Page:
Despite a washout loss in Game 2 of this series, the underdog Hawks upset Milwaukee in Game 1, granting themselves the opportunity once more to maintain homecourt advantage and close out coach Mike Budenholzer’s Bucks in no more than six games. But this is a far more challenging visitor than the ’89 Hawks faced, thanks to the whirling dervish that is Giannis Antetokounmpo around the paint.
Giannis was a rolling, spinning highlight reel in Milwaukee’s 125-91 win on Friday night, but he didn’t need to put up pinball-tilting figures (25 points, 3-for-4 FTs, 9 rebounds in 2.5 quarters). Teammates Jrue Holiday and Khris Middleton did the dirty work in pestering Atlanta ace Trae Young (2021 Playoffs-high 3 assists, 9 TOs, 1-for-8 3FGs) while Holiday, Brook Lopez and Pat Connaughton (combined 9-for-12 3FGs) hit the key jumpers Atlanta (Traemates combined 8-for-28 3FGs) could not. Multiple Bucks chipping in to balloon the lead gave Giannis, his fellow starters and, by extension, Atlanta’s starters, a respite ahead of Game 3.
The lack of a secondary ballhandler production, either off the bench or sharing the floor with Young, is a challenge that coach Nate McMillan and the Hawks have to overcome in this three-day homestand. McMillan leaned on Young to sort out his Game 2 struggles to make better reads and connect with teammates for too long. Deploying Lou Williams for longer stretches, as a substitute for either Trae Young or Bogdan Bogdanovic, in combination with a back-in-action Cam Reddish, could make for better balance in the Hawks backcourt.
With Atlanta getting gashed on the boards in Milwaukee, sixth-man Danilo Gallinari has to expand his focus beyond his patented up-periscope jumpshots and help secure rebounds on defense, when John Collins and Clint Capela are occupied with Antetokounmpo and/or Lopez. Having to rely on Solomon Hill to lead the bench in minutes, as became the case once Atlanta waved the white flag in Game 2, is not a scenario conducive to securing homecourt victories.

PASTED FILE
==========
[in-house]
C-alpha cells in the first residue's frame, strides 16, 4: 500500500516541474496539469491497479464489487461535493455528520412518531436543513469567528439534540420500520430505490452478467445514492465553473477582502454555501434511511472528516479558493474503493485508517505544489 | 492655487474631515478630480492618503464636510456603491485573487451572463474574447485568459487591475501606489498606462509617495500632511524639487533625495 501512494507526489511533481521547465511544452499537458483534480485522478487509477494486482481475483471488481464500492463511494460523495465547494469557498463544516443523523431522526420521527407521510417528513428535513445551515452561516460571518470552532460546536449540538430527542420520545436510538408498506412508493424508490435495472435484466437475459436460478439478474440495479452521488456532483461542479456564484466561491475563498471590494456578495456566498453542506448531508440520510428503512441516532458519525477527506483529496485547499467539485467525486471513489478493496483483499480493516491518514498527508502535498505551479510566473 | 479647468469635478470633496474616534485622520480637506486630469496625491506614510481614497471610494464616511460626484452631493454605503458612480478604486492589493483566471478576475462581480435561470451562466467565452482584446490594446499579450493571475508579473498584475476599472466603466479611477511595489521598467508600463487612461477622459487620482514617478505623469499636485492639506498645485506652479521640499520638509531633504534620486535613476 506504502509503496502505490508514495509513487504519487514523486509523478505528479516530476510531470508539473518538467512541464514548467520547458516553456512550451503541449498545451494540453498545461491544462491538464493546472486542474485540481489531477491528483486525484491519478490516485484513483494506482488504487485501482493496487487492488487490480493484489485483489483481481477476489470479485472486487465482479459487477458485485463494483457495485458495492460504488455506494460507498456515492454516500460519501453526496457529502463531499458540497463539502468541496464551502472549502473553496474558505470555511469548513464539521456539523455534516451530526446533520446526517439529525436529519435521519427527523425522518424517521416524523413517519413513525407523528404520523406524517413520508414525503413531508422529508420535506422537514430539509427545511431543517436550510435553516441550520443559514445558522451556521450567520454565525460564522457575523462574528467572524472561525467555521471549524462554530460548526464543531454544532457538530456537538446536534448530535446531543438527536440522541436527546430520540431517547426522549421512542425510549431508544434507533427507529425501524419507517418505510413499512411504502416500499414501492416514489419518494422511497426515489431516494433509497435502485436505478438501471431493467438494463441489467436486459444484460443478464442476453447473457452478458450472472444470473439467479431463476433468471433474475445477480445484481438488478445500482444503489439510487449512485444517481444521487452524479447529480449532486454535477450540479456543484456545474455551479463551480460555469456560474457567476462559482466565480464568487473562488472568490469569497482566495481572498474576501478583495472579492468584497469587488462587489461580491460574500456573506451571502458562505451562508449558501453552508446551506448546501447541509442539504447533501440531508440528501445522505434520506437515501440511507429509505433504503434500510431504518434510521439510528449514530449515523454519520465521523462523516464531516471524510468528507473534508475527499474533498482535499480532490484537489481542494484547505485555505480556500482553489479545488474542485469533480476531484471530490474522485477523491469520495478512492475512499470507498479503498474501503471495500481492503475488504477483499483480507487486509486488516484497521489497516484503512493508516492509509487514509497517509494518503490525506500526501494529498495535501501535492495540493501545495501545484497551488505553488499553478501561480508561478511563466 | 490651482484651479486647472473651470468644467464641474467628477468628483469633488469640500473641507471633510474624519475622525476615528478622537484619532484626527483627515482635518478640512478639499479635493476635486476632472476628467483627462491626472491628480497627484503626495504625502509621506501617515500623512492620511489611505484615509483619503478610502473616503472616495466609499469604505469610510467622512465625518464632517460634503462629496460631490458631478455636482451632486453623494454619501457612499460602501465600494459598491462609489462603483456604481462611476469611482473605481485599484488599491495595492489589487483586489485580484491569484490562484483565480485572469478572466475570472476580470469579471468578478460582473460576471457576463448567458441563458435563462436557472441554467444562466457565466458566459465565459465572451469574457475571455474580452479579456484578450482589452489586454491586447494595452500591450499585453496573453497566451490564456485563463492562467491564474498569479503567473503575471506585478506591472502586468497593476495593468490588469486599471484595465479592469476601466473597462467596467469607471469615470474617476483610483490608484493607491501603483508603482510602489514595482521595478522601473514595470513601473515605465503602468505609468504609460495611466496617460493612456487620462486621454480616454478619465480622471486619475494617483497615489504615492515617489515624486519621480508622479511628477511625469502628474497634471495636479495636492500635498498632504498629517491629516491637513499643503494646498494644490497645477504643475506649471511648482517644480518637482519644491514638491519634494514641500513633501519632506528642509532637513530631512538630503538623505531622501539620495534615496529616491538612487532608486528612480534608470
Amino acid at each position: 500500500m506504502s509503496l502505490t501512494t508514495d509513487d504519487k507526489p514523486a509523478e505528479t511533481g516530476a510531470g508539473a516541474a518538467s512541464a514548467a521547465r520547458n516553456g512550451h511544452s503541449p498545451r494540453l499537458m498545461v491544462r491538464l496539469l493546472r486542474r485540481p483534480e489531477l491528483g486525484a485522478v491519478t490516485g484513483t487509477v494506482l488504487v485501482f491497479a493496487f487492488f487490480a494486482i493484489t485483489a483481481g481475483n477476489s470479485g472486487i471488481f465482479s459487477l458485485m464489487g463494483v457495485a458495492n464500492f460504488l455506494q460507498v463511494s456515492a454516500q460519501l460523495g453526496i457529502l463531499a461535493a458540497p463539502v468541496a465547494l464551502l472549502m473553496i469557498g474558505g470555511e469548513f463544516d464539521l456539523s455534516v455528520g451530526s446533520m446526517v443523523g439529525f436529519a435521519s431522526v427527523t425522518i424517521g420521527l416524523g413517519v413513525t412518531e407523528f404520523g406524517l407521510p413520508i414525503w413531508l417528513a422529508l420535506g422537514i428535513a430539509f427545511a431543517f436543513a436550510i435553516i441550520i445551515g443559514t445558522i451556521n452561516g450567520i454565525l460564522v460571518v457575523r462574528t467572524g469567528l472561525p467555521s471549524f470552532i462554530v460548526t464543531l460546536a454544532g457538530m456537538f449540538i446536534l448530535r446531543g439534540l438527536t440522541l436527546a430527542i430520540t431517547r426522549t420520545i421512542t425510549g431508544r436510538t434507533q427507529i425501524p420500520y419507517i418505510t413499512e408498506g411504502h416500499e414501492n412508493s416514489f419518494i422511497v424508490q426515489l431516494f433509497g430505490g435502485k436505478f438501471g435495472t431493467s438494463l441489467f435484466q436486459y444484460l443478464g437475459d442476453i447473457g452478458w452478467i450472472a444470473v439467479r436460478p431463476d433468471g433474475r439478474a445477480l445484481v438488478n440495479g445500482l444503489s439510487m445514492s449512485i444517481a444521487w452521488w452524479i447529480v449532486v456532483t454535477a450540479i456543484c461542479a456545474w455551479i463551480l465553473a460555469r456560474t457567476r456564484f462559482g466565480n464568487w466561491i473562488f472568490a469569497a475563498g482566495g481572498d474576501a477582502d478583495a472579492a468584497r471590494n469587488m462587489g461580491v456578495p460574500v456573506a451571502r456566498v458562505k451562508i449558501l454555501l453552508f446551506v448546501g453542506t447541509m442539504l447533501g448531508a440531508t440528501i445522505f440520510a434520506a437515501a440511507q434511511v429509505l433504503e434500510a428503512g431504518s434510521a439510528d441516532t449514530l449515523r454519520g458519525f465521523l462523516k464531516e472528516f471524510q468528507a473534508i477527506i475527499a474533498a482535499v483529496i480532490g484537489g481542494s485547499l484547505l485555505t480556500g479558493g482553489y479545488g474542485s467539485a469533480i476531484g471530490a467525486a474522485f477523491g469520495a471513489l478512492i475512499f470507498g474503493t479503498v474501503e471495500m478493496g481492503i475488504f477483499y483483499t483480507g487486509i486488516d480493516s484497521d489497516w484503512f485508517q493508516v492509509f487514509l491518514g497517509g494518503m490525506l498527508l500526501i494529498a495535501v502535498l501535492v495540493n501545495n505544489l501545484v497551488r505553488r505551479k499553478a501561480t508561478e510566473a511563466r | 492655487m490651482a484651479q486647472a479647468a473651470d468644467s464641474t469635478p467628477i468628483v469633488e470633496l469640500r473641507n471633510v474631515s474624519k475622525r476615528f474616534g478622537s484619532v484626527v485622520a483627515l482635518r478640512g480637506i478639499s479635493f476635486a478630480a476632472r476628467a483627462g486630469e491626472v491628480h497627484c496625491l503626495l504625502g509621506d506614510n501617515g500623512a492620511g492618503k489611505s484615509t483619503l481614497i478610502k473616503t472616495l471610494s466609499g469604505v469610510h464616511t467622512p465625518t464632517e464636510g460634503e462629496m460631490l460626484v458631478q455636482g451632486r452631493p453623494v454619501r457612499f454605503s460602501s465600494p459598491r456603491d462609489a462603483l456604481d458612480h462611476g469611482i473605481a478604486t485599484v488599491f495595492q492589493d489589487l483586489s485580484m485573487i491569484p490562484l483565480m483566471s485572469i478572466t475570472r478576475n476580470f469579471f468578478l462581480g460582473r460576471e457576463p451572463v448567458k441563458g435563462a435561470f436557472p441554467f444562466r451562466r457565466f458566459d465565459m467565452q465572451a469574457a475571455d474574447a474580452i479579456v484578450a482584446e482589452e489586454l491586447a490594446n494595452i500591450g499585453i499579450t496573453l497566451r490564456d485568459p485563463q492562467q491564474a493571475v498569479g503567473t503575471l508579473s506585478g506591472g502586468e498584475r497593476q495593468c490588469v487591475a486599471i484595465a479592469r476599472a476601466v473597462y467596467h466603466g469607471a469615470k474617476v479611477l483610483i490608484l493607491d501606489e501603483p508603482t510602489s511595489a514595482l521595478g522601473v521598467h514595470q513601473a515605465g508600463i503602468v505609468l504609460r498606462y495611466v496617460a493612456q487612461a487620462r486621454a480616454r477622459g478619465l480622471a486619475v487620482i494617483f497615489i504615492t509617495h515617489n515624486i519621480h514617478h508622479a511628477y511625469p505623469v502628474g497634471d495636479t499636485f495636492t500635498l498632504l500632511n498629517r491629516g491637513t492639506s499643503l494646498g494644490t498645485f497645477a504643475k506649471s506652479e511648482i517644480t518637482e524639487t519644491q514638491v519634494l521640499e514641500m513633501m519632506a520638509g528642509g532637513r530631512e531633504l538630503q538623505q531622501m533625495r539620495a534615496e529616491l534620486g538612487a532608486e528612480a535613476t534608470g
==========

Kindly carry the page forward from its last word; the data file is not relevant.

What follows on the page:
Both Eastern Conference Finals entrants have reason to celebrate reaching this stage. Milwaukee tried tanking in Giannis’ rookie year, were rewarded with Jabari Parker and Thon Maker during the come up, but eventually realized acquiring a sound cast of savvy vets and scrappy prospects around their emerging supernova was the best approach. The Hawks weren’t huge winners in the NBA Draft Lotteries during their rebuilding phases, either. They aren’t tying their successes solely on the haul of Lottery picks, including Reddish and the injured De’Andre Hunter, to get them to this stage and pull them through. Not this year, anyway.
If Atlanta comes away from Games 3 and 4 with a decided advantage, it’s because veteran supporters, from LouWill to Gallo, stepped up their games when called upon. With better contributions from developed non-Lottery talent like John Collins and Kevin Huerter, the Hawks returning to more competitive rebounding, timely shooting, and proper closeouts on the Bucks’ shooters, will aid in Taking Care of Business before its home fans. This remains the Bucks' playoff series to win, only, if Atlanta allows it to be that way.
With a year-round focus on competitanking for future game-changing talent in the rear-view mirror, Hawks fans are no longer feeling a draft. Yet here, in the Hawks’ downtown arena, fans recognize there remains, unmistakably, an open window. Take Care, Atlanta!
Let’s Go Hawks!